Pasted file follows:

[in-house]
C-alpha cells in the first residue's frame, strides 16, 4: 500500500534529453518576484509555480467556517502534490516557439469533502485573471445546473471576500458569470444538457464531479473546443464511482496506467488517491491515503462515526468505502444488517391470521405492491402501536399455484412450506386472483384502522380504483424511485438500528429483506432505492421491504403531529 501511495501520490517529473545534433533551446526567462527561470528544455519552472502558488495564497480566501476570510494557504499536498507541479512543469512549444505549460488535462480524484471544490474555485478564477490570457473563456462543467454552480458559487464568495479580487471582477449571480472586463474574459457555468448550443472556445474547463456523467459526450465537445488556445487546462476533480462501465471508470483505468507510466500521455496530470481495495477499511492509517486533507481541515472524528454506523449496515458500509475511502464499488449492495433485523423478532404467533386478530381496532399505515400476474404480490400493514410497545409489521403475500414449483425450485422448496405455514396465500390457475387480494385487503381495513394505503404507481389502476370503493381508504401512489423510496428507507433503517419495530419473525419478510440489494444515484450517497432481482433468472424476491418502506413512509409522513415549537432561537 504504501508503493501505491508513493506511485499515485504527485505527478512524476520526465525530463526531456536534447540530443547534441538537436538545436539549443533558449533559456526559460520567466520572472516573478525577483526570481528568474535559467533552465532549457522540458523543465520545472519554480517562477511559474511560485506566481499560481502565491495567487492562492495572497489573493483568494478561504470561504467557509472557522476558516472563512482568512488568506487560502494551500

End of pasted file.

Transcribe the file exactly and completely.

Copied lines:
[in-house]
C-alpha cells in the first residue's frame, strides 16, 4: 500500500534529453518576484509555480467556517502534490516557439469533502485573471445546473471576500458569470444538457464531479473546443464511482496506467488517491491515503462515526468505502444488517391470521405492491402501536399455484412450506386472483384502522380504483424511485438500528429483506432505492421491504403531529 501511495501520490517529473545534433533551446526567462527561470528544455519552472502558488495564497480566501476570510494557504499536498507541479512543469512549444505549460488535462480524484471544490474555485478564477490570457473563456462543467454552480458559487464568495479580487471582477449571480472586463474574459457555468448550443472556445474547463456523467459526450465537445488556445487546462476533480462501465471508470483505468507510466500521455496530470481495495477499511492509517486533507481541515472524528454506523449496515458500509475511502464499488449492495433485523423478532404467533386478530381496532399505515400476474404480490400493514410497545409489521403475500414449483425450485422448496405455514396465500390457475387480494385487503381495513394505503404507481389502476370503493381508504401512489423510496428507507433503517419495530419473525419478510440489494444515484450517497432481482433468472424476491418502506413512509409522513415549537432561537 504504501508503493501505491508513493506511485499515485504527485505527478512524476520526465525530463526531456536534447540530443547534441538537436538545436539549443533558449533559456526559460520567466520572472516573478525577483526570481528568474535559467533552465532549457522540458523543465520545472519554480517562477511559474511560485506566481499560481502565491495567487492562492495572497489573493483568494478561504470561504467557509472557522476558516472563512482568512488568506487560502494551500